73  W9OY

Posts: 18

« Reply #21 on: March 01, 2010, 06:14:06 PM »

When working CW on the analog satellites a wide filter is a necessity. Not all stations use full duplex doppler compensation and if you set the filters too narrow the station your working can drift right out of your filter passband. I'm running a TS-2000 and start off with the filter set to 1K and if the other guy has a nice stable signal I'll dial down to a 500 Hz filter to improve the S/N ratio.


John K2ZA

"CW from space, the final frontier..."

Posts: 179

« Reply #22 on: March 30, 2010, 12:30:07 AM »


Yes.  I set one filter to 1000 Hz for general tuning with my IC-746PRO and employ a poor man's panadaptor (my digimode waterfall) to spot signals I can't even hear.  The filter between the headphones keeps track of those I can.

If I'm seeking a clear spot for a transmit frequency, it is nice to see exactly where the neighbors are & how much elbow room exists between them.  If there's too little room for their comfort, I'll just move along to another spot.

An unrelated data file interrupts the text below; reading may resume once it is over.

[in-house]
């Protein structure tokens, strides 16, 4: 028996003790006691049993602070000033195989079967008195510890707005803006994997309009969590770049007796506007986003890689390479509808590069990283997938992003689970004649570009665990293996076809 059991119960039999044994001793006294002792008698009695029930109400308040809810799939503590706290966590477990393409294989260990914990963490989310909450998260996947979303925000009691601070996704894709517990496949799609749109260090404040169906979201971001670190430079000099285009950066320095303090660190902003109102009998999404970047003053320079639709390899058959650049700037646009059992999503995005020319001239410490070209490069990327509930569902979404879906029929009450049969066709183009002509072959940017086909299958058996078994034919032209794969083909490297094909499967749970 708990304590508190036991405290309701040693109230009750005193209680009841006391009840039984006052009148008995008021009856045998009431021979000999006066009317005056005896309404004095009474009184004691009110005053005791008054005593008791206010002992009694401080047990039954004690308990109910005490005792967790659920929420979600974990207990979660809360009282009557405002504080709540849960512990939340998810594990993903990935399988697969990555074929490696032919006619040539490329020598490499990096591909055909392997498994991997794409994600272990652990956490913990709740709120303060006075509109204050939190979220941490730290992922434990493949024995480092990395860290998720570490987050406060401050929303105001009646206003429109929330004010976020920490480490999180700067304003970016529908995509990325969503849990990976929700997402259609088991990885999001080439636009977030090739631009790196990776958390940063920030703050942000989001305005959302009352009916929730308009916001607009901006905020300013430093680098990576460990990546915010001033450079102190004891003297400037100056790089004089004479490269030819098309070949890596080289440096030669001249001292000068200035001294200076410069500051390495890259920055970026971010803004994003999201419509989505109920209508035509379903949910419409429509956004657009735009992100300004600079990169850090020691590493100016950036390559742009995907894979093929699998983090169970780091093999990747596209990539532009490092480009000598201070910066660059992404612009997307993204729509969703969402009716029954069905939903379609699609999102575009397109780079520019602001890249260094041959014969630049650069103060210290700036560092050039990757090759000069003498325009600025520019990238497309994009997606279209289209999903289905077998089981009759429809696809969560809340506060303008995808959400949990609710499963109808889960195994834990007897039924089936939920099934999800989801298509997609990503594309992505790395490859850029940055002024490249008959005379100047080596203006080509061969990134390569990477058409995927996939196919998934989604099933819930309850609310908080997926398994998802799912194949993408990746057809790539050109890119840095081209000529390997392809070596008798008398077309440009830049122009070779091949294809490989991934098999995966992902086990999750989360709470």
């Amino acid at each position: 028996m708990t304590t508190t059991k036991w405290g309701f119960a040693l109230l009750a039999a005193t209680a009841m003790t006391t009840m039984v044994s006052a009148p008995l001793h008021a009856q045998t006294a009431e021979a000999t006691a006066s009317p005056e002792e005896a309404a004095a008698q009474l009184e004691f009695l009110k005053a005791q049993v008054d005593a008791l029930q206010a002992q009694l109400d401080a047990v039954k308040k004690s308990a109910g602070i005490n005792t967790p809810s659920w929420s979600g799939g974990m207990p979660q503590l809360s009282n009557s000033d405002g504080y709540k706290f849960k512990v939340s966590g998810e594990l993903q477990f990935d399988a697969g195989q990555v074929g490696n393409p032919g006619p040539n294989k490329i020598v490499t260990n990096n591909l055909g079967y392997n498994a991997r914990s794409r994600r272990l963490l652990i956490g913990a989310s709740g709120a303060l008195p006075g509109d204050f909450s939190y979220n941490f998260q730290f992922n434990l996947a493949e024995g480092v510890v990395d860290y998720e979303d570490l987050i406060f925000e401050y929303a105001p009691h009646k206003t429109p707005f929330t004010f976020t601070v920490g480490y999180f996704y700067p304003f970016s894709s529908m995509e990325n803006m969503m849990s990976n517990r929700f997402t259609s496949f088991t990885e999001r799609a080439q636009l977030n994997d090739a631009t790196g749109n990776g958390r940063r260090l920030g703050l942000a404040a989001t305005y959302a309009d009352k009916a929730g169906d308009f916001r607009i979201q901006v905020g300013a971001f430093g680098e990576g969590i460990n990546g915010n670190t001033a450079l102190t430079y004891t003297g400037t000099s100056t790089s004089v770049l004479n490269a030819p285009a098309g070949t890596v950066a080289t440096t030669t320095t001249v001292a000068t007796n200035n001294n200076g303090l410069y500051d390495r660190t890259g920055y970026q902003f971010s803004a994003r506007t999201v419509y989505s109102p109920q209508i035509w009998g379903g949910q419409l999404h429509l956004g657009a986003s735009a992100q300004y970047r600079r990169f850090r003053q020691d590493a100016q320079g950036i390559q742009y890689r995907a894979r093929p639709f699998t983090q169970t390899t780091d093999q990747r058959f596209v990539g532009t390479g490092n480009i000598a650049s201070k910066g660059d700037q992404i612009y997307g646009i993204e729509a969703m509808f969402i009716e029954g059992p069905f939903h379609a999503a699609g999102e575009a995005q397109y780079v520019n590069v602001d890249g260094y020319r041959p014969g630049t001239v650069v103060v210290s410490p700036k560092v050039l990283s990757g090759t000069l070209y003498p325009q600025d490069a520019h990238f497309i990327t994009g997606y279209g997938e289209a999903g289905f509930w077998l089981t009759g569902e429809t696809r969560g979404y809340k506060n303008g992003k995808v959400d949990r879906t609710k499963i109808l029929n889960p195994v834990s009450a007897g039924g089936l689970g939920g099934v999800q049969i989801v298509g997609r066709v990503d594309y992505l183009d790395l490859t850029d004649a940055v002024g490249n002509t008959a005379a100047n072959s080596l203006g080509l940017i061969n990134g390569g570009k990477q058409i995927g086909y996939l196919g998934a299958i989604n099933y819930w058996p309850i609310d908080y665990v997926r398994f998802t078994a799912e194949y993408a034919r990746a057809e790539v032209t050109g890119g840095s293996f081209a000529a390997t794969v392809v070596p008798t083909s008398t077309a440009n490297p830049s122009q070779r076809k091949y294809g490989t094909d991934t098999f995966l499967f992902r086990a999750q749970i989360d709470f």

Or, if I hear a station I want to call, I just click that trace on the waterfall & hit the "ALIGN" hot key.  In an instant, I have that signal in the center of my pass band and I'm zero beat, too (isn't CAT great?).  If necessary, I can instantly shut out the world by choosing a narrower filter.  I have 3 adjustable choices with the IC-746PRO, and my presets are usually 500 Hz and 250 Hz in addition to the 1000 Hz general tuning filter. 

There have been times when I've set a narrow filter and tuned for stations.  For the life of me, I can't remember what prompted me to do it, but the effect was like searching for something in a dim room with one eye closed.   Smiley  73

Gary, K9ZMD/6

Posts: 113

« Reply #23 on: April 09, 2010, 07:39:54 PM »

I subscribe to the philosophy that the best filter is the one between your ears.  A bandwidth of 1 kHz works well, especially when there is a lot of qrn that would ring intolerably with 500 Hz or 200 Hz.  A bandwidth of 2 kHz also works well but I can find little additional benefit from immunity from ringing at that increased bandwidth.  I usually leave bandwidth, in a homebrew receiver, at 2 kHz unless off-frequency qrm is really bad.

Hope this info is useful.  73 de John/AD7WN